Response #1

Andrea Gramajo

Prof. Steven Alvarez

English 363: Experimental Hispanic Literatures

12 September 2011

Homodiegetic Narrative as Seen In “She lived in a Story,” by Guillermo Samperio

In “She Lives in a Story”, written by Guillermo Samperio, Samperio’s use of character and narration is quite capturing, but at the same time, very confusing. Samperio engages the reader by creating characters and stories within his protagonist and by putting himself into the narration. “In a homodiegetic narrative, the story is told by a (homodiegetic) narrator who is also one of story’s acting characters. The prefix ‘homo-‘ points to the fact that the individual who acts as a narrator is also a character on the level of action” (Jahn, N1.10). For example, Samperio introduces Guillermo Segovia, a writer, who becomes inspired by the idea of an architect having similar workmanship to create a building as does a writer who creates a story. In this way, Samperio becomes enthused to write an account about a character named Ofelia and then Ofelia creates an account about the man who is writing a narrative about her. Samperio writes, through Ofelia:

 

It could be, Guillermo Segovia, the writer, who at the same time lives as another Guillermo Segovia. Guillermo Segovia in Guillermo Samperio, each inside the other, a single body. I insist on thinking that he writes on his typewriter precisely what I write, word upon word, only one discourse and two worlds. (Samperio, 60)

 

As Samperio gives Ofelia power as a narrator in his story, I feel that he intends to remind his readers that all the characters somehow unify and relate to the one narrator, who is Samperio himself. I perceived this because Samperio does not start his short story with the beginning of Ofelia’s introduction; instead, Samperio starts it with the introduction of himself, evident through the making of a character whose name is also Guillermo, who is, as well, a writer. Is this a coincidence? I believe it is not, and this is evident when in the story Samperio says, “Guillermo Segovia in Guillermo Samperio, each inside the other, a single body” (60). Now, even though Samperio does not use the pronoun “I”, he is, I feel, a part of the story he has written because he uses his name and profession to depict the protagonist and then says that He and Samperio are “a single body” (60) Also, “She Lives in a Story” has homodiegetic-like text because Samperio does not define whether or not Ofelia is a character of Segovia’s narrative, or if Segovia is a character in Ofelia’s story, because even though Samperio starts off detailing Guillermo Segovia’s story, in the end of the narrative Ofelia and Guillermo are both together in the same room:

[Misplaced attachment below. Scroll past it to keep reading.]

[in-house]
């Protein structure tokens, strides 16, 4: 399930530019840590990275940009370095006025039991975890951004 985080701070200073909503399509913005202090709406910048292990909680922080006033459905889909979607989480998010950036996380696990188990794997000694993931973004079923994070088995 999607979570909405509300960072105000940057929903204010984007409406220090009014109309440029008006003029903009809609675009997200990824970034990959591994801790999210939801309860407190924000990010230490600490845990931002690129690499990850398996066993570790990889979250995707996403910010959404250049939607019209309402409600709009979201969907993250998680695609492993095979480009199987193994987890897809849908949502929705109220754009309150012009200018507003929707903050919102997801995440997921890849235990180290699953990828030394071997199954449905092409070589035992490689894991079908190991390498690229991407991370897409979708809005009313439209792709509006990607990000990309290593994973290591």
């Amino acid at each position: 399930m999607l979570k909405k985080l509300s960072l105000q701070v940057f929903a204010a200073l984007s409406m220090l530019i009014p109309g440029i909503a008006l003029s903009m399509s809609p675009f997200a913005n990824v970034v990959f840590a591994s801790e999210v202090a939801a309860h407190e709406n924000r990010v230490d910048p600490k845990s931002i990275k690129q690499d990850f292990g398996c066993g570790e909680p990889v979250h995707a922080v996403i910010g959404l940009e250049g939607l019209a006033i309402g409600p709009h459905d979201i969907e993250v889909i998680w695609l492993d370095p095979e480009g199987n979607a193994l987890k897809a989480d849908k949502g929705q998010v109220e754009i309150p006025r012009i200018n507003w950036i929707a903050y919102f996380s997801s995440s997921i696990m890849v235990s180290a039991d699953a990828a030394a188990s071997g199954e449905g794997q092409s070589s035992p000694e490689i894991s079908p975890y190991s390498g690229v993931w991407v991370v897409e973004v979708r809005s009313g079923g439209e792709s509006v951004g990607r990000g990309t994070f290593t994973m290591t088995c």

“The woman stands and tries to force her lips into a smile. When Guillermo realizes that he is not facing any danger, his fear subsides, leaving his body slightly numb. Without thinking about it, he decides to move closer, with this movement of his legs, he finally achieves lucidity. He stops next to me, in silence accepting our fatal destiny, he takes my hand and I am willing” (Samperio, 62)

Leaving the audience to wonder if Samperio is a character in someone else’s story; just like Ofelia and Segovia are characters in his.

 

Works Cited

Jahn, Manfred. “Narratology: A Guide to the Theory of Narrative.” 28 May 2005. Web. 18             October 2011. <http://www.uni\koeln.de/~ame02/pppn.htm>.

 

Marquez, Gabriel Garcia. “A Very Old Man with Enormous Wings.” Trans.                                        Gregory\Rabassa and J.S. Bernstein. Collected Stories. Harper Perennial. 219. Print.

 

 

 

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3 Responses to Response #1

  1. Donna says:

    Very good post! We are linking to this great content on our website. Keep up the great writing.

  2. Onno Vocks says:

    I like looking through a post that will make men and women think. Also, thank you for allowing for me to comment!